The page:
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Ann Oncol. 2009 Jul;20(7):1170-7. doi: 10.1093/annonc/mdn778. Epub 2009 Mar 6.

Comprehensive clinical follow-up of late effects in childhood cancer survivors shows the need for early and well-timed intervention.

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Department of Pediatric Hematology and Oncology, Yonsei University Health System, Seoul, Korea.



Due to recent advances in treatment, nearly 80% of childhood cancer patients become long-term survivors. Studies on the late effects of survivors are under way worldwide. However, data on Asian survivors remain limited.


Data on 241 survivors at the Long-term Follow-up Clinic in Severance Hospital, South Korea, were collected and late effects were confirmed by oncologists.


The median follow-up from diagnosis was 7.8 years. Late effects were identified in 59.8% of survivors and 23.2% had two or more late effects. Grade 3 or higher late effects were present in 10.8%. The most common late effects involved endocrine system (29.0%). Late effects were present in 95.7% of brain tumor survivors and 36.0% of Wilms' tumor survivors. Chemotherapy, hematopoietic stem-cell transplantation and radiotherapy were significant factors associated with the number and severity of late effects (P < 0.05). Brain tumor survivors had more severe late effects (P < 0.001), whereas Wilms' tumor survivors had fewer and milder late effects (P < 0.05).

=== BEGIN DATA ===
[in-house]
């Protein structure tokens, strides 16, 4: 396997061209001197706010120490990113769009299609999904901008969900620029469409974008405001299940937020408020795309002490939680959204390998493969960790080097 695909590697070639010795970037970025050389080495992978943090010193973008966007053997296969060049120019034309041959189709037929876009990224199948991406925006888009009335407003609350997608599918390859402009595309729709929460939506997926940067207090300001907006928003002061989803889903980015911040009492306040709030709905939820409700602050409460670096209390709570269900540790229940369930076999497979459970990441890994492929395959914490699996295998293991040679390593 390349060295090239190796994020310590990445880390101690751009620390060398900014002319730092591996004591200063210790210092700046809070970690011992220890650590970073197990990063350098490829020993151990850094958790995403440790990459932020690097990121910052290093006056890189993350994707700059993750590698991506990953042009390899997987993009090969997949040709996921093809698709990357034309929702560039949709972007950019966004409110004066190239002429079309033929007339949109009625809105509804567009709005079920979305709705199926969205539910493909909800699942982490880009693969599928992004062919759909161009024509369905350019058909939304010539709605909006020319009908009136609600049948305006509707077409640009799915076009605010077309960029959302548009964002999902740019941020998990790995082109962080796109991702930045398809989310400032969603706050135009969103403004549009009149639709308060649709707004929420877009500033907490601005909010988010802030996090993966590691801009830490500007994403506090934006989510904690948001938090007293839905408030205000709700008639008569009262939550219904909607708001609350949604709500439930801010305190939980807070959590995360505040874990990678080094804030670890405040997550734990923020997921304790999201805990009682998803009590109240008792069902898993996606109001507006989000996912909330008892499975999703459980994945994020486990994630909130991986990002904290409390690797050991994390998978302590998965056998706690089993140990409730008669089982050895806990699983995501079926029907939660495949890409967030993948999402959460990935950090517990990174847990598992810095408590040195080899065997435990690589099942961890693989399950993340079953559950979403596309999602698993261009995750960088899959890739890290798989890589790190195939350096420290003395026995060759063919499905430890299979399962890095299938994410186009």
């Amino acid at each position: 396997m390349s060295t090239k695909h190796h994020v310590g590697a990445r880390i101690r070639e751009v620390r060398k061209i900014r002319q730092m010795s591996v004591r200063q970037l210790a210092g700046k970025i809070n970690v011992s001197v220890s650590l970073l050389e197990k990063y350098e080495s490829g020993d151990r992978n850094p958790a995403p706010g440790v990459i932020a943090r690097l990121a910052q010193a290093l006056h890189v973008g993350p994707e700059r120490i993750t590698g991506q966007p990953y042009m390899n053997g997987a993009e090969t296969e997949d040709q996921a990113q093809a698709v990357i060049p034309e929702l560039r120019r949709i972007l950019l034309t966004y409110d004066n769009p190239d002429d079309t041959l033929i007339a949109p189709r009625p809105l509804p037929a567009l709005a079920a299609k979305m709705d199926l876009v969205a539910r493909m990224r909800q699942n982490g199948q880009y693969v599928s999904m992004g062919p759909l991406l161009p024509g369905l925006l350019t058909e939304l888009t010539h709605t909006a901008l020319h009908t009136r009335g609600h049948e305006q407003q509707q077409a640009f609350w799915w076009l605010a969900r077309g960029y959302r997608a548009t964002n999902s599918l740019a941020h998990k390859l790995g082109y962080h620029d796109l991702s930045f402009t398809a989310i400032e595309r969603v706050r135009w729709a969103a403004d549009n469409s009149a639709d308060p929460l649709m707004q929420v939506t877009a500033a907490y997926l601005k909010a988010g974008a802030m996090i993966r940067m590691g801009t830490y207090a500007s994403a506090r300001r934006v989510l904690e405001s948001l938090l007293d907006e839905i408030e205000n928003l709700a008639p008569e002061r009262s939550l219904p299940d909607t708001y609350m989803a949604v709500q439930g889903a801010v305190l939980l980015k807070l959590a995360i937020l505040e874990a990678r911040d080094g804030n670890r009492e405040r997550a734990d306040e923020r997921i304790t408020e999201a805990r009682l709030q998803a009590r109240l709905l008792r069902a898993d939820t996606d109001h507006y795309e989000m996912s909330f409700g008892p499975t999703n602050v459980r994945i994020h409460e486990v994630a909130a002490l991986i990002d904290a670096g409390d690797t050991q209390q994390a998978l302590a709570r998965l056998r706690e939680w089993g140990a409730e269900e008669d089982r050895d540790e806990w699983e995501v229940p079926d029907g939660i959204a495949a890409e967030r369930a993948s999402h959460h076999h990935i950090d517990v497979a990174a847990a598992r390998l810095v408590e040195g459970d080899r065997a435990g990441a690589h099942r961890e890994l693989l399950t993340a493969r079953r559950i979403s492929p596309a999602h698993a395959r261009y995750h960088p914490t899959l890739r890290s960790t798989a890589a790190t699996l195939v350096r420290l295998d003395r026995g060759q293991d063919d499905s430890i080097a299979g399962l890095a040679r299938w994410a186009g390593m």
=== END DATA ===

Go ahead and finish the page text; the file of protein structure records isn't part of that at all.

The observation that over 50% of cancer survivors suffered from late effects during the short follow-up period and that a high frequency of endocrine late effects was present indicates the need for early and well-timed intervention of the survivors.

[Indexed for MEDLINE]

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